The Outside of Stained Glass / by Sasha Ward

 The Vyne (NT, near Basingstoke) and some of its heraldic glass

The Vyne (NT, near Basingstoke) and some of its heraldic glass

Fantastic fenestration at The Vyne, those glazing bars that form octagons, triangles, lozenges and diamonds also contain some great heraldic glass. You can tell how good it is - and well restored - from the outside (above).  My favourite panel on the right, the arms of Henry VIII, has lions painted and scratched back in such a way that it is easy to imagine the painter's hand at work. 

 C16th glass : the base of the Crucifix and Henry VIII panel

C16th glass : the base of the Crucifix and Henry VIII panel

Inside the chapel there is a rare opportunity to get close to the exceptional 16th century glass by climbing the scaffolding that is there while the glass panels are conserved. The crucifix panel (above left) is already in place and the one featuring Henry VIII is on display on a light box in the house, also great for a close up view. Adjacent panels feature Queen Margaret of Scotland (his sister) and Catherine of Aragon.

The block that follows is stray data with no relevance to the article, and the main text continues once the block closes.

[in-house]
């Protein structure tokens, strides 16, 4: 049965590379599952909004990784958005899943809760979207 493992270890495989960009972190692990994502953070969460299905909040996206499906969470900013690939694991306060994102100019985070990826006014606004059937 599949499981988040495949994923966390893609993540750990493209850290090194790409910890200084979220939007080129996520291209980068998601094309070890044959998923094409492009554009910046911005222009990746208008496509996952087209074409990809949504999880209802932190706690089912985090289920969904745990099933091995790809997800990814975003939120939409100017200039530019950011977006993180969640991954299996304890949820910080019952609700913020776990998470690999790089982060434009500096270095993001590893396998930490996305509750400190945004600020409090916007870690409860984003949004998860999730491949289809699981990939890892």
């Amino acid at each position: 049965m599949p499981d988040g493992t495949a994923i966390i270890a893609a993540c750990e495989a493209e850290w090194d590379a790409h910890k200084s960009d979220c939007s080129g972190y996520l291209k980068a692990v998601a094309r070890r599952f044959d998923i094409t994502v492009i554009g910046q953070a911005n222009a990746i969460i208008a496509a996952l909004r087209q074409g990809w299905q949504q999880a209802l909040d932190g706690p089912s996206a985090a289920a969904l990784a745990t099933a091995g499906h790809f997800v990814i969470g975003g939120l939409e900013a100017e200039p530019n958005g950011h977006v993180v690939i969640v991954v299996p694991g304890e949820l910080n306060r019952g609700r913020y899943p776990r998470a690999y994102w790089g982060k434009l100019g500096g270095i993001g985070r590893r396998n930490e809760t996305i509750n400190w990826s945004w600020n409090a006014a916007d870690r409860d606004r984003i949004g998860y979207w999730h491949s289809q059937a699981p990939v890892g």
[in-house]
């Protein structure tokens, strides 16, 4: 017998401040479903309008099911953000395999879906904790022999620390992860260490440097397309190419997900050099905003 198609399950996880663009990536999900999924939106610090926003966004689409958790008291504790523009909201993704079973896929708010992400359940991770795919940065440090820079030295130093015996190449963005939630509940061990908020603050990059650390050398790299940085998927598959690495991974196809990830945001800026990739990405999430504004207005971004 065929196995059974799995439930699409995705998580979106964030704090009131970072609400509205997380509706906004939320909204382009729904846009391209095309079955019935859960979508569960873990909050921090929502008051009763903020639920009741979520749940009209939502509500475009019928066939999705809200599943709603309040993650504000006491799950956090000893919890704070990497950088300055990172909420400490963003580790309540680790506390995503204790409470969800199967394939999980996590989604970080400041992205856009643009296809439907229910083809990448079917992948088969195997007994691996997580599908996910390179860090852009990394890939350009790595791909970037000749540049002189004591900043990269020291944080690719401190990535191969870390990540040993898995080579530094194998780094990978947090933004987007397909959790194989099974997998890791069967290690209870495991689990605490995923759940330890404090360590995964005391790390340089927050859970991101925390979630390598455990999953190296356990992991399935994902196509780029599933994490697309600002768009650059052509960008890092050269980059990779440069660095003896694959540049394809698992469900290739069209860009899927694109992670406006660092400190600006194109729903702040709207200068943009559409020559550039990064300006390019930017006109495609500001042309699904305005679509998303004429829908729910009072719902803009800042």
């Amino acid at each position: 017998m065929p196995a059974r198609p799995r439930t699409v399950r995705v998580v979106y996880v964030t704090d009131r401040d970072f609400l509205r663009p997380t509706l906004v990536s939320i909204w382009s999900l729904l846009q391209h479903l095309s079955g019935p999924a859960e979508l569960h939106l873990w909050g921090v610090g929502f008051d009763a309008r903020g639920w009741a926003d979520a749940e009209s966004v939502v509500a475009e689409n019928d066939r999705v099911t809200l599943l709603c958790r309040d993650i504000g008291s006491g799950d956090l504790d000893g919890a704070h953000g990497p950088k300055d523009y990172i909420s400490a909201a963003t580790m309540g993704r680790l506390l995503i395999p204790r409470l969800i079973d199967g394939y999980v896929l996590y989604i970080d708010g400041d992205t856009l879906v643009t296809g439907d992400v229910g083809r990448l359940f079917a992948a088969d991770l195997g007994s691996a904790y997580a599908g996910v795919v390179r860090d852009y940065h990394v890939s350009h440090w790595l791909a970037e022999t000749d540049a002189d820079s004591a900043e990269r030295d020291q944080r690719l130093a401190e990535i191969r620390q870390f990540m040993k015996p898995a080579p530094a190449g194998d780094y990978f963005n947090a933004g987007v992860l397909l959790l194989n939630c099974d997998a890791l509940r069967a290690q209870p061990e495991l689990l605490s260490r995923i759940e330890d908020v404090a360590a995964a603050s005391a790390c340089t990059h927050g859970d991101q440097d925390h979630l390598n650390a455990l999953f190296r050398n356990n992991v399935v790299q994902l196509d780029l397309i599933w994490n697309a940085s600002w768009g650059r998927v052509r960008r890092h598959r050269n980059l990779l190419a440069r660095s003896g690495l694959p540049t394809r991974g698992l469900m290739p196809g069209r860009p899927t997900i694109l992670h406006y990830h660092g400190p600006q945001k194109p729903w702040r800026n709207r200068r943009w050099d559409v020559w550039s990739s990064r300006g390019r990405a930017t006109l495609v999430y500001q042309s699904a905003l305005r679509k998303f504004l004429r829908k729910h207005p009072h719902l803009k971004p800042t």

panel 2.jpg

It easy to see where these three figures, together with gorgeous canopies and name Saints, will go by looking at the leading pattern in the clear glazing installed in the chapel windows before the coloured ones arrive back. Curious idea, but It looks good from the outside (above right) while protecting the precious glass inside. 

 How good to get so close up to Henry VIII, portrait at about 30 years old. Glass possibly by Flemish glaziers, commissioned by Lord Sandys of The Vyne in the 1520s.

How good to get so close up to Henry VIII, portrait at about 30 years old. Glass possibly by Flemish glaziers, commissioned by Lord Sandys of The Vyne in the 1520s.